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2020 Torrin Tsundere

Removed from a temperature and humidity controlled wine cellar

Ends Sunday, 7pm Pacific


95James Suckling

A seductive and perfumed nose with sweet cherries, raspberries, petals, bay leaves, warm earth and baking spices. It’s medium- to full-bodied with finely grained tannins. Velvety and fine-tuned with a caressing touch. Well-rounded with a controlled power and structure, with a dark chocolate and darker fruit character towards the precise, long finish.

94Vinous / IWC

...classic blend of red currants, crushed ashen stone and savory herbs...textural, deep and still youthfully tense, with tart wild berry fruits that saturate under an air of blue and purple inner florals.



Torrin is the label started in 2005 by Scott Hawley, winemaker at Law Estates in Paso Robles. Hawley owns the 30-acre Torrin Vineyard and grows Syrah, Cabernet Sauvignon, Grenache and Mourvedre. The several wines are made in very limited amounts of fewer than 300 cases each, and available generally only by mailing list. Reviews of the wines have been extremely complimentary, with some wines rated in the high 90s. Wine Advocate has written that “with his first release in 2006, owner/winemaker Scott Hawley has quickly risen to the top tier of producers in California…I’m often asked who is the next up-and-coming estate in Paso. Torrin is always in the response.”


United States, California, Central Coast, Paso Robles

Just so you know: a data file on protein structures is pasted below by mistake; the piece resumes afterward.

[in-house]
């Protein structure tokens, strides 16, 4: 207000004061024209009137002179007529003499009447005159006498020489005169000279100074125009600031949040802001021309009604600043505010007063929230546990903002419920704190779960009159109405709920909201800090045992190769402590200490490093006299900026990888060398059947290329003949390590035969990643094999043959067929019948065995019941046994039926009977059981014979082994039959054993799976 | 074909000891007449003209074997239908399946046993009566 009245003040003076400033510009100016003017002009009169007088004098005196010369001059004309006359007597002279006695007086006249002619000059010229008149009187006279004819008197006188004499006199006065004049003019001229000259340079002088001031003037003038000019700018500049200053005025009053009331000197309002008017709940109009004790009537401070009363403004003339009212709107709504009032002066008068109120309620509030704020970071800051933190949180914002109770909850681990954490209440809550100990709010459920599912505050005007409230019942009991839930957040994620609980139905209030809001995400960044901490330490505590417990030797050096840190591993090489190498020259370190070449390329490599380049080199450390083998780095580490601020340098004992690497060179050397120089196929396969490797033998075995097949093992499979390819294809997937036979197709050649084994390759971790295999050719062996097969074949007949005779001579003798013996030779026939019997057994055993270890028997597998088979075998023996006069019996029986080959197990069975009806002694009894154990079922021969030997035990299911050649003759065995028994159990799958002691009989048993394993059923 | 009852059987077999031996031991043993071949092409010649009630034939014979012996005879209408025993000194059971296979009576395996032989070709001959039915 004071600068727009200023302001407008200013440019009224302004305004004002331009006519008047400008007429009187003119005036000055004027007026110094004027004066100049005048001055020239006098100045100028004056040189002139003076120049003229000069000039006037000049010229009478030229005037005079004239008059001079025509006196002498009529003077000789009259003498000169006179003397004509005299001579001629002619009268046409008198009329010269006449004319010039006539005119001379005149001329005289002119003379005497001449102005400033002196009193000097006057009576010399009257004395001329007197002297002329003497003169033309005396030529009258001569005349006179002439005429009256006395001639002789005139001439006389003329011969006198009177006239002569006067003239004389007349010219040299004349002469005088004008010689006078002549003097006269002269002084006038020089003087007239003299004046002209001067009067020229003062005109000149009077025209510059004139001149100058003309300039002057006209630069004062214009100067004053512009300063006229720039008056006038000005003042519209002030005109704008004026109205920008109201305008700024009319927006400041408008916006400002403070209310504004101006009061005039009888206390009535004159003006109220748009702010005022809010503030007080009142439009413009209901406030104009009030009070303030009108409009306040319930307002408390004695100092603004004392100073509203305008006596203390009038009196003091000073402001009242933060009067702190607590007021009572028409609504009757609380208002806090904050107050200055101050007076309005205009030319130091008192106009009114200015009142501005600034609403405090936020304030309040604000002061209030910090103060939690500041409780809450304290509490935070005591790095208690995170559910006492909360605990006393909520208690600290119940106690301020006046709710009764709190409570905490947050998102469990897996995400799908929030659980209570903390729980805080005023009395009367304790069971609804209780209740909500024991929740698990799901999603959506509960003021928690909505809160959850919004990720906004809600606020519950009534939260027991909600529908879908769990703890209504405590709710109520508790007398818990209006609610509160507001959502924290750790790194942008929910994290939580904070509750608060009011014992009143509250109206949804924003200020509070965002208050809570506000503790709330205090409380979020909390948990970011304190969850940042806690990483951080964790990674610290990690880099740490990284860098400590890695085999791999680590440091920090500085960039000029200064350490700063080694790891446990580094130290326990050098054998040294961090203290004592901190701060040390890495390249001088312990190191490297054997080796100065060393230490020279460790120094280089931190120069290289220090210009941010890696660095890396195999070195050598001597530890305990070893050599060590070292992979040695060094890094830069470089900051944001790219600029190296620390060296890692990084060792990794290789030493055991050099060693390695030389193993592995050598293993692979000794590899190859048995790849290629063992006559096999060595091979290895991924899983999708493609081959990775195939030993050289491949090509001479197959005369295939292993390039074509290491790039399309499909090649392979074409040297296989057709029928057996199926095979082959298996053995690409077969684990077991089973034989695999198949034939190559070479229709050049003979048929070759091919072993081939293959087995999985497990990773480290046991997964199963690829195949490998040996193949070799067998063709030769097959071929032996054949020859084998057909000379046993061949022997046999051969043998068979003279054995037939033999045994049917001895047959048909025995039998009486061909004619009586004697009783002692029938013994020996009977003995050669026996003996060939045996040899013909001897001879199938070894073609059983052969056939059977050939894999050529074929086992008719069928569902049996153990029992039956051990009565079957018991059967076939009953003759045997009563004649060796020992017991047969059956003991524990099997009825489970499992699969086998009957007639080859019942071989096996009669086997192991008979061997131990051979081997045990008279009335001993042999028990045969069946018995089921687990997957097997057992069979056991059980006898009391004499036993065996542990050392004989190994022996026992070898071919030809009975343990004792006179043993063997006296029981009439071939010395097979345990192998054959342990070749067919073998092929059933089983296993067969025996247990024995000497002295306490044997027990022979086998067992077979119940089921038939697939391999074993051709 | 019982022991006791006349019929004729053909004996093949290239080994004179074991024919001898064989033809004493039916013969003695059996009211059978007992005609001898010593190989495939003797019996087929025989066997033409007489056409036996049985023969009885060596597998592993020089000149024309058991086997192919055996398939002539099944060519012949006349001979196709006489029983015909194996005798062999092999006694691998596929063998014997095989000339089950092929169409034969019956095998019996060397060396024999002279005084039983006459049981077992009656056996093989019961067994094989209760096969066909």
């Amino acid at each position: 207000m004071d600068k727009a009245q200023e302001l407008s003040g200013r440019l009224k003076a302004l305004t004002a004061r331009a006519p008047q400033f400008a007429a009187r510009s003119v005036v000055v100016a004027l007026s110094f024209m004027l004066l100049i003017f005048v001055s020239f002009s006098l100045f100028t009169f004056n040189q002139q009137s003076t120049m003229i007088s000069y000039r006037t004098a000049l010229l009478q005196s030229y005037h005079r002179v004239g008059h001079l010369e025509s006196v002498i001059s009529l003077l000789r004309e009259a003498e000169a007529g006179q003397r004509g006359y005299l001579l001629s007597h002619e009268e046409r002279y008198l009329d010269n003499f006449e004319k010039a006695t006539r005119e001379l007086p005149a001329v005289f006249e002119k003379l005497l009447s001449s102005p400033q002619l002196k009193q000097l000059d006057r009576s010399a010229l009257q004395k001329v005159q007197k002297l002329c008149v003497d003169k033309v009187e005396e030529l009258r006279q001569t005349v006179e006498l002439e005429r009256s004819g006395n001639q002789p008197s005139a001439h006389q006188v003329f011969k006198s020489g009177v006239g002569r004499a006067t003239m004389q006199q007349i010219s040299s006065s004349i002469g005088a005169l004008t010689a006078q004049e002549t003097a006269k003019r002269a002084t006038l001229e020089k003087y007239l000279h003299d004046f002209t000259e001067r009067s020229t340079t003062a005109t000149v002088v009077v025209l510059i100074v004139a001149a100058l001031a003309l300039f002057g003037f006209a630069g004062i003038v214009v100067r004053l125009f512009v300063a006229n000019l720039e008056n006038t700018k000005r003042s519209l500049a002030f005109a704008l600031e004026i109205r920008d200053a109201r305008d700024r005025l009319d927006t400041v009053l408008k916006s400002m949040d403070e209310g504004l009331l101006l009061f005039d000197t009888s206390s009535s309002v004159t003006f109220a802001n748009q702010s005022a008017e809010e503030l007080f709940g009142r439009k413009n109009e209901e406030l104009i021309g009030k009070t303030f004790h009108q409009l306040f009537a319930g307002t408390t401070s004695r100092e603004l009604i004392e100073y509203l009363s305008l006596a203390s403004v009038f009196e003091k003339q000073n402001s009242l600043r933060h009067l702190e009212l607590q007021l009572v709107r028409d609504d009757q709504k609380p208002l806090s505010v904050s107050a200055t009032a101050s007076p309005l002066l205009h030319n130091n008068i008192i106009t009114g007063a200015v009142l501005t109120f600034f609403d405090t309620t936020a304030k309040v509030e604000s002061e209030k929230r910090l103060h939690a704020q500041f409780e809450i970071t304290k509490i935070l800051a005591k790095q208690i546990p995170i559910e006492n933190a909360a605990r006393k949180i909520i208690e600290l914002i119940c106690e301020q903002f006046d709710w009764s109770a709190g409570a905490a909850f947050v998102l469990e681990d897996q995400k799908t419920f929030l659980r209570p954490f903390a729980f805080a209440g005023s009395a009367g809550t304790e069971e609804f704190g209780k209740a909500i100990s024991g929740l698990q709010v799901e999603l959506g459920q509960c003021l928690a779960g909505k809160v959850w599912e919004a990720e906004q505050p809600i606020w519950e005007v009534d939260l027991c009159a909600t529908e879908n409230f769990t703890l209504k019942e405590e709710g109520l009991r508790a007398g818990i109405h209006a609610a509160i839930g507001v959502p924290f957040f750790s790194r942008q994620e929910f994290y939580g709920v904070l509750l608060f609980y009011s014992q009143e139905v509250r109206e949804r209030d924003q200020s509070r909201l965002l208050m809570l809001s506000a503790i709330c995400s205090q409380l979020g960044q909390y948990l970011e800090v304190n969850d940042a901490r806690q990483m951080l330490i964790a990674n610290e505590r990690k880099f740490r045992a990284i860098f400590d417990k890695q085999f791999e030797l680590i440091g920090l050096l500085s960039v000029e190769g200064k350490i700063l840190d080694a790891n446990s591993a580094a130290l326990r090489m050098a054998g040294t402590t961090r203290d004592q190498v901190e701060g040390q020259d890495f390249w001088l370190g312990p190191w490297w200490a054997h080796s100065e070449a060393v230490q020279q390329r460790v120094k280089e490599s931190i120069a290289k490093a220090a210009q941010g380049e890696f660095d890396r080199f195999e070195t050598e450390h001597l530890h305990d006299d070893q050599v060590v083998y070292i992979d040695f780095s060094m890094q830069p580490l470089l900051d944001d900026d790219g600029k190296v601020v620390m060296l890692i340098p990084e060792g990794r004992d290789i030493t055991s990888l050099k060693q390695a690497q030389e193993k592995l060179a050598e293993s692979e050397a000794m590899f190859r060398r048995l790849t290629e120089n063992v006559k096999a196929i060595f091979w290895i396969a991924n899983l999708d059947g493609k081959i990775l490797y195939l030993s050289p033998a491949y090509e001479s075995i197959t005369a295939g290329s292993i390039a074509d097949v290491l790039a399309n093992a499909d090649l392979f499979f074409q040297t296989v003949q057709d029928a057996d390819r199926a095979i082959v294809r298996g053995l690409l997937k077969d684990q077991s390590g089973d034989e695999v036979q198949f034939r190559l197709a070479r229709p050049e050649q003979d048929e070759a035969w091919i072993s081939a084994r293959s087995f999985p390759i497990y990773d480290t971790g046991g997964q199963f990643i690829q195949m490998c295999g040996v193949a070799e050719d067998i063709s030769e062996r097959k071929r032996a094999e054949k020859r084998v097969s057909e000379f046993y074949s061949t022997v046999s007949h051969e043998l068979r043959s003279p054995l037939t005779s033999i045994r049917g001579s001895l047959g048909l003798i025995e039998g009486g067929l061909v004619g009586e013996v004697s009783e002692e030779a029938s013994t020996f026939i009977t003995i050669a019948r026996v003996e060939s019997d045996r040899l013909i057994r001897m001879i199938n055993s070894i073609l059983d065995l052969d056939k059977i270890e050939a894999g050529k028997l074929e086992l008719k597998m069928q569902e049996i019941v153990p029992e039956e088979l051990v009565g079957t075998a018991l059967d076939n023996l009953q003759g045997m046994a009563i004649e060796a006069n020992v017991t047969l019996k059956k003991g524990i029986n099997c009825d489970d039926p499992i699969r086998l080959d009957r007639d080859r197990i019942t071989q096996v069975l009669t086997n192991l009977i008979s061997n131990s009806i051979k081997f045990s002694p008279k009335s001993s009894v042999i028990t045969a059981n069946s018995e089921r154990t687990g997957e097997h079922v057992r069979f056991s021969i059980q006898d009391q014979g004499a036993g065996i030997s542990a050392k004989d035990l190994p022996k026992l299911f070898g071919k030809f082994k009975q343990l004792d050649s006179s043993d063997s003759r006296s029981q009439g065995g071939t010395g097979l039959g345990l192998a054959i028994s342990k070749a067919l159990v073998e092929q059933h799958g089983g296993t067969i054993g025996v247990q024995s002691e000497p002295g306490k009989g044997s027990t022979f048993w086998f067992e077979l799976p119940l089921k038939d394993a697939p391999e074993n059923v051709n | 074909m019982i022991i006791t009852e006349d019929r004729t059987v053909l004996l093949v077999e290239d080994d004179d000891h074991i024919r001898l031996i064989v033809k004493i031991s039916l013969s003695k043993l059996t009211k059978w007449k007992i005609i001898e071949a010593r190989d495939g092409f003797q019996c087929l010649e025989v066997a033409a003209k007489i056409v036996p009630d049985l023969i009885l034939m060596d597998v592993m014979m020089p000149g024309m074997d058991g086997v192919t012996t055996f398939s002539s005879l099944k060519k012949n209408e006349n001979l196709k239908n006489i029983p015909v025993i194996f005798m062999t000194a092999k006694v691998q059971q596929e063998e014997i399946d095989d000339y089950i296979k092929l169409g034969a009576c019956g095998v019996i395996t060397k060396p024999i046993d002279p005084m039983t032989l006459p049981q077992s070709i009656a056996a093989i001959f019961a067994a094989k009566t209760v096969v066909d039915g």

Paso Robles AVA is midway between San Francisco and Los Angeles, and it is considered one of the West Coast’s most exciting winemaking regions. With its hot, sometimes searingly dry and sunny weather, it is especially good country for growing warm climate grapes such as Syrah, Grenache and Mourvedre. Because many Paso Robles wineries have been successful with blending these grapes into Rhone Valley-style wines, it is known as the Rhone zone of California. The AVA was created in 1983 and there are 32,000 vineyard acres. In late 2014 the AVA was divided into 11 smaller sub-appellations, so starting with 2015 vintages labeling will become more specific on Paso Robles wines, which will now also list sub-appellations. Located in San Luis Obispo County, Paso Robles, the town and its surrounding area, was traditionally a farming and ranching region. But from a few dozen wineries in the early 1990s to more than 200 today, the area is quickly becoming known for wine and risk-taking winemakers.